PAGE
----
Exciting Prosthetics of the Present and Future
The Power Knee from Ossur is a prosthetic motor-powered knee that provides symmetry, endurance, and strength to its user. Then there is the Symbionic Leg, also from Ossur, which combines the Proprio powered ankle and the Rheo microprocessor knee to create a bionic leg system.
As for the future of prosthetic technology, companies such as Touch Bionics are making huge advancements with products such as the i-limb, a bionic hand where each finger has its own motor. Inside the forearm are two electrodes that respond to muscular signals in the residual limb. Sending a signal to one of the electrodes opens the hand while the other closes it.
The i-limb can be programmed remotely, through a small computer with a menu of preset grip configurations. Its most recent iteration takes things a step further by offering a smartphone app that gives users access to a menu of 24 different preset grips.
Prosthetics like this have been achieved through improved software, longer lasting batteries, and smaller, more power-efficient microprocessors, all of which are ushering in a new era in prosthetic technology and bionics.
Researchers have also developed functioning prototypes of artificial organs such as the lungs, spleen, or pancreas. Additionally, an experimental implant that wires the brain to a computer may be the key to giving quadriplegics control over their artificial limbs.
Such was the case with 58-year-old Cathy Hutchinson, a quadriplegic who in 2011, was able to pick up a bottle and lift it to her mouth to drink thanks to researchers at Brown University. This was achieved by connecting the robotic arm into Hutchinson’s neural network.
The fact that the brain is able to take part in the use of bionics and prosthetic technology makes for a promising future.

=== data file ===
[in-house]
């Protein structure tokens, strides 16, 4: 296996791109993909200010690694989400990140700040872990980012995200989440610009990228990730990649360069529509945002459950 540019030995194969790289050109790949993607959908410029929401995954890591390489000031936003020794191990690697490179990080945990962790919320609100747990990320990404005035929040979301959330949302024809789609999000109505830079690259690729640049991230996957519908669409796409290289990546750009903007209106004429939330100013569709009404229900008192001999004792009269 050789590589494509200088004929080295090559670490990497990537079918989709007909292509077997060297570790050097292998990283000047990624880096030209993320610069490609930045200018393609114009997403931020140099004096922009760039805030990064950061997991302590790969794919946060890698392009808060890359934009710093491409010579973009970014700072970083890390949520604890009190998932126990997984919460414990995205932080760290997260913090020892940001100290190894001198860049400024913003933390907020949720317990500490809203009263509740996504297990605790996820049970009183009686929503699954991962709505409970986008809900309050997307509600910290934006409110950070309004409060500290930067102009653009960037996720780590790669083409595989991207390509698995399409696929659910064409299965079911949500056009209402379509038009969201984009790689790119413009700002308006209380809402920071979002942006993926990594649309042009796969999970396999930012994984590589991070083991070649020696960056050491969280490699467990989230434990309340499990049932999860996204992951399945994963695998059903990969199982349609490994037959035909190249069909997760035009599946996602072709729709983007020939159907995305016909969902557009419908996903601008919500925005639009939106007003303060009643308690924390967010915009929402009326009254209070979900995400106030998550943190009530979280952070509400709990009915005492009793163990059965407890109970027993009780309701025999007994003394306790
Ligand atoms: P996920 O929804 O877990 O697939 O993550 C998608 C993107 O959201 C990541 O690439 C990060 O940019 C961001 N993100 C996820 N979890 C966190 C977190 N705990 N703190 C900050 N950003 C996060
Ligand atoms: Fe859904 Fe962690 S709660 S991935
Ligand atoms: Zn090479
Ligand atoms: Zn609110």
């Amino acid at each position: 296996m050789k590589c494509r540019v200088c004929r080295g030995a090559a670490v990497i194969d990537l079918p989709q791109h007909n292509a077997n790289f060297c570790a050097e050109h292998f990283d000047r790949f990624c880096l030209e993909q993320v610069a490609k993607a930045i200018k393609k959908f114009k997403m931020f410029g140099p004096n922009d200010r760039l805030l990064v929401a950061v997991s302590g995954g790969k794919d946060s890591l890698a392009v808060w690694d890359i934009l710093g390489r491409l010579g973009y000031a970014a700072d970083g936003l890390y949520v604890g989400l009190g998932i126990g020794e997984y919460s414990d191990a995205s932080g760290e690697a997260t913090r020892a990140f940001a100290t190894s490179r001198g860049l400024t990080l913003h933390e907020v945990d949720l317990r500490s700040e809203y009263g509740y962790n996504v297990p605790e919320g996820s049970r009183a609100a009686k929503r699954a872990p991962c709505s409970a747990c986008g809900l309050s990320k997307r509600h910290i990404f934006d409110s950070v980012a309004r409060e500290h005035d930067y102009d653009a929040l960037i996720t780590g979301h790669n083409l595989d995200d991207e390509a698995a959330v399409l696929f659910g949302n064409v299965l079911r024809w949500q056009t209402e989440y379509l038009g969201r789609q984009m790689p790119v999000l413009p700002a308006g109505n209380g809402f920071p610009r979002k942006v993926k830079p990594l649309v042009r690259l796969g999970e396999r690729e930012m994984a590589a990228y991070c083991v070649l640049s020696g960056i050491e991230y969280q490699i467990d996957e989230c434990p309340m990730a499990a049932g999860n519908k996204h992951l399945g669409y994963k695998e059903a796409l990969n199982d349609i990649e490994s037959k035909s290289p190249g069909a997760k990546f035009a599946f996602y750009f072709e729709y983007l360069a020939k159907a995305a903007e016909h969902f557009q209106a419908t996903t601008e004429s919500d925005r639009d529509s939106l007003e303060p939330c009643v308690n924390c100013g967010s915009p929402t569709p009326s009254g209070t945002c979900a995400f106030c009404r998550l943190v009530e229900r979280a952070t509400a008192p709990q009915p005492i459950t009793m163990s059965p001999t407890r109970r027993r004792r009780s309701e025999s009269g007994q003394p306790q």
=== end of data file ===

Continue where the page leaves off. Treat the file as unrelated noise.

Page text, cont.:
“There will come a time when a person has a stroke and if we can’t repair it biologically, there will be an option to get a technology that will rewire their brain,” said John Donoghue, Neuroscience Professor at Brown University.
Cool Technology in Prosthetics
Last year, Zac Vawter climbed 103 flights of stairs while wearing a prosthetic leg that was connected to his brain and communicated with the mechanical leg through his nerves. This breakthrough achievement has been the most advanced in lower limb prosthetic technology. As if that does not sound cool enough, a recent publication in the New England Journal of Medicine is taking the leg’s capabilities even further, allowing amputees to control range movements.
Prosthetic technology has made such advancements in recent years that even experts like Dr. Levi Hargrove, Lead Researcher at Rehabilitation Institute of Chicago, are surprised.
“Five years ago I thought there was no way to achieve all that we’ve achieved,” he said. “I thought it would take 10 years to get to where we are now.”
With prosthetic technology advancing, one can only wonder where things are headed next. Especially since engineers in London are assembling a structure named the Bionic Man out of prosthetics and artificial organs from around the world.
“This is where prosthetic limbs will go,” said Steven Reincke, EVP of Research and Development of Freedom Innovations. “Right now people have a sophisticated support system. The goal is to mirror the natural body as much as possible.”